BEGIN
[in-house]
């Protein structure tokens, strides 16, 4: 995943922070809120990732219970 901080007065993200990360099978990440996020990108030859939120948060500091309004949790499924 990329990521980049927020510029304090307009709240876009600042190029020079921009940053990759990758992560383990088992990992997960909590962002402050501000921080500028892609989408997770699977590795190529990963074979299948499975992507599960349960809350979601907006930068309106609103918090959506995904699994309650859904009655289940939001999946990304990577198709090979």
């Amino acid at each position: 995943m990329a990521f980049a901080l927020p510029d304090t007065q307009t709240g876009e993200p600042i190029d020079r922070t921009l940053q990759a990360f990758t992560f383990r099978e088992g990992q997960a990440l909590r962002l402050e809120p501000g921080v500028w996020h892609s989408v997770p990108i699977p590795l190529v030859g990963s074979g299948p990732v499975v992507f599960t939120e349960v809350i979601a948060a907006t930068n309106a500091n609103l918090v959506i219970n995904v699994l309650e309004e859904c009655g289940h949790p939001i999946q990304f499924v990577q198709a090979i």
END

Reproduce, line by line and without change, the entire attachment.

[in-house]
């Protein structure tokens, strides 16, 4: 995943922070809120990732219970 901080007065993200990360099978990440996020990108030859939120948060500091309004949790499924 990329990521980049927020510029304090307009709240876009600042190029020079921009940053990759990758992560383990088992990992997960909590962002402050501000921080500028892609989408997770699977590795190529990963074979299948499975992507599960349960809350979601907006930068309106609103918090959506995904699994309650859904009655289940939001999946990304990577198709090979």
């Amino acid at each position: 995943m990329a990521f980049a901080l927020p510029d304090t007065q307009t709240g876009e993200p600042i190029d020079r922070t921009l940053q990759a990360f990758t992560f383990r099978e088992g990992q997960a990440l909590r962002l402050e809120p501000g921080v500028w996020h892609s989408v997770p990108i699977p590795l190529v030859g990963s074979g299948p990732v499975v992507f599960t939120e349960v809350i979601a948060a907006t930068n309106a500091n609103l918090v959506i219970n995904v699994l309650e309004e859904c009655g289940h949790p939001i999946q990304f499924v990577q198709a090979i």